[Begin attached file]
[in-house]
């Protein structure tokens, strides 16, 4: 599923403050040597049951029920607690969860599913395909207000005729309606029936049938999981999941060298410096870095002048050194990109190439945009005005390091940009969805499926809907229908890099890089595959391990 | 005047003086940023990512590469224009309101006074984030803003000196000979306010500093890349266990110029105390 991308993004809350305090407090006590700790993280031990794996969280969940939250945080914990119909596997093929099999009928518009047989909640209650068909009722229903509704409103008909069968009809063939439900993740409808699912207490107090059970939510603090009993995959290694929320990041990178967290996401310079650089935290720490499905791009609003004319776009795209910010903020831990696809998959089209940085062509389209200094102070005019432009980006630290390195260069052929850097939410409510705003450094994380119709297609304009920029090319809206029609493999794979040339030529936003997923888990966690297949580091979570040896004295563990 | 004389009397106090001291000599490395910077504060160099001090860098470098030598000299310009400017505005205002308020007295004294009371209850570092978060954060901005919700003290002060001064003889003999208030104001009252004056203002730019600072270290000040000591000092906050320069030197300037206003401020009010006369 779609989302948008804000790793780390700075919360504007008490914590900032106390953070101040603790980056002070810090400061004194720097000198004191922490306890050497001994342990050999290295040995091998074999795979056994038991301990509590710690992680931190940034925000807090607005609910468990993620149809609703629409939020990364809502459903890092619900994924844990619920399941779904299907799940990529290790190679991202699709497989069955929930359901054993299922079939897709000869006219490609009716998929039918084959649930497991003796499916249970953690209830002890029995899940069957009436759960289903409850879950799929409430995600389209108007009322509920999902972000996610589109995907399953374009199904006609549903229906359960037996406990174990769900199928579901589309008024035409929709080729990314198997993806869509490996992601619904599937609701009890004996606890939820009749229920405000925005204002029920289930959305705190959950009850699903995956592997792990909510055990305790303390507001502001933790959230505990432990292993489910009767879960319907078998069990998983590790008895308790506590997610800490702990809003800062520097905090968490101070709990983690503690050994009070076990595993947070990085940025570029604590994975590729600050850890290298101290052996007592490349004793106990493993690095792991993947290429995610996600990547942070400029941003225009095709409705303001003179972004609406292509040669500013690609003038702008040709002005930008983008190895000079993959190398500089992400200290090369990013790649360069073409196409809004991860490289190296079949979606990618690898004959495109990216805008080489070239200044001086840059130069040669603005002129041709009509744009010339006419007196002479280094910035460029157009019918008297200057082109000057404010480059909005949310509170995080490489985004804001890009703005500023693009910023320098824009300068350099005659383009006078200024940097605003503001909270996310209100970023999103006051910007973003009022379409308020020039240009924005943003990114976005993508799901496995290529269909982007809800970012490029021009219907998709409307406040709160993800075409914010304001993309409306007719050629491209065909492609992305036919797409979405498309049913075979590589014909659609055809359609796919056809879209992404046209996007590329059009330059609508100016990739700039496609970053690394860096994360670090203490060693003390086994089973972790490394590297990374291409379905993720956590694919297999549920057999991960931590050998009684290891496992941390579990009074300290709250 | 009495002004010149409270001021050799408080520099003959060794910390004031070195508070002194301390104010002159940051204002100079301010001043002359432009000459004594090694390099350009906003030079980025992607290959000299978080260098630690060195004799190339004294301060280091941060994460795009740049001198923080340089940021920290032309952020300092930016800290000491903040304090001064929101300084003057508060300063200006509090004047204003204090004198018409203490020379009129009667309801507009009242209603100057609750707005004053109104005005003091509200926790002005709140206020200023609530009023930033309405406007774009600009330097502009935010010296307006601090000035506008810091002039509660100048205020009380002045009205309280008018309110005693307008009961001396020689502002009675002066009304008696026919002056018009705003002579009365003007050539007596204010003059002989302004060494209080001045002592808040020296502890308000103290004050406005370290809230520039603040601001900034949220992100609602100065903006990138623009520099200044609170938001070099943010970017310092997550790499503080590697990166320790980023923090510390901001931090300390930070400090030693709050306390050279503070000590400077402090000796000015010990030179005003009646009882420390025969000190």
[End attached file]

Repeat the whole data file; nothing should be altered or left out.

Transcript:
[in-house]
């Protein structure tokens, strides 16, 4: 599923403050040597049951029920607690969860599913395909207000005729309606029936049938999981999941060298410096870095002048050194990109190439945009005005390091940009969805499926809907229908890099890089595959391990 | 005047003086940023990512590469224009309101006074984030803003000196000979306010500093890349266990110029105390 991308993004809350305090407090006590700790993280031990794996969280969940939250945080914990119909596997093929099999009928518009047989909640209650068909009722229903509704409103008909069968009809063939439900993740409808699912207490107090059970939510603090009993995959290694929320990041990178967290996401310079650089935290720490499905791009609003004319776009795209910010903020831990696809998959089209940085062509389209200094102070005019432009980006630290390195260069052929850097939410409510705003450094994380119709297609304009920029090319809206029609493999794979040339030529936003997923888990966690297949580091979570040896004295563990 | 004389009397106090001291000599490395910077504060160099001090860098470098030598000299310009400017505005205002308020007295004294009371209850570092978060954060901005919700003290002060001064003889003999208030104001009252004056203002730019600072270290000040000591000092906050320069030197300037206003401020009010006369 779609989302948008804000790793780390700075919360504007008490914590900032106390953070101040603790980056002070810090400061004194720097000198004191922490306890050497001994342990050999290295040995091998074999795979056994038991301990509590710690992680931190940034925000807090607005609910468990993620149809609703629409939020990364809502459903890092619900994924844990619920399941779904299907799940990529290790190679991202699709497989069955929930359901054993299922079939897709000869006219490609009716998929039918084959649930497991003796499916249970953690209830002890029995899940069957009436759960289903409850879950799929409430995600389209108007009322509920999902972000996610589109995907399953374009199904006609549903229906359960037996406990174990769900199928579901589309008024035409929709080729990314198997993806869509490996992601619904599937609701009890004996606890939820009749229920405000925005204002029920289930959305705190959950009850699903995956592997792990909510055990305790303390507001502001933790959230505990432990292993489910009767879960319907078998069990998983590790008895308790506590997610800490702990809003800062520097905090968490101070709990983690503690050994009070076990595993947070990085940025570029604590994975590729600050850890290298101290052996007592490349004793106990493993690095792991993947290429995610996600990547942070400029941003225009095709409705303001003179972004609406292509040669500013690609003038702008040709002005930008983008190895000079993959190398500089992400200290090369990013790649360069073409196409809004991860490289190296079949979606990618690898004959495109990216805008080489070239200044001086840059130069040669603005002129041709009509744009010339006419007196002479280094910035460029157009019918008297200057082109000057404010480059909005949310509170995080490489985004804001890009703005500023693009910023320098824009300068350099005659383009006078200024940097605003503001909270996310209100970023999103006051910007973003009022379409308020020039240009924005943003990114976005993508799901496995290529269909982007809800970012490029021009219907998709409307406040709160993800075409914010304001993309409306007719050629491209065909492609992305036919797409979405498309049913075979590589014909659609055809359609796919056809879209992404046209996007590329059009330059609508100016990739700039496609970053690394860096994360670090203490060693003390086994089973972790490394590297990374291409379905993720956590694919297999549920057999991960931590050998009684290891496992941390579990009074300290709250 | 009495002004010149409270001021050799408080520099003959060794910390004031070195508070002194301390104010002159940051204002100079301010001043002359432009000459004594090694390099350009906003030079980025992607290959000299978080260098630690060195004799190339004294301060280091941060994460795009740049001198923080340089940021920290032309952020300092930016800290000491903040304090001064929101300084003057508060300063200006509090004047204003204090004198018409203490020379009129009667309801507009009242209603100057609750707005004053109104005005003091509200926790002005709140206020200023609530009023930033309405406007774009600009330097502009935010010296307006601090000035506008810091002039509660100048205020009380002045009205309280008018309110005693307008009961001396020689502002009675002066009304008696026919002056018009705003002579009365003007050539007596204010003059002989302004060494209080001045002592808040020296502890308000103290004050406005370290809230520039603040601001900034949220992100609602100065903006990138623009520099200044609170938001070099943010970017310092997550790499503080590697990166320790980023923090510390901001931090300390930070400090030693709050306390050279503070000590400077402090000796000015010990030179005003009646009882420390025969000190």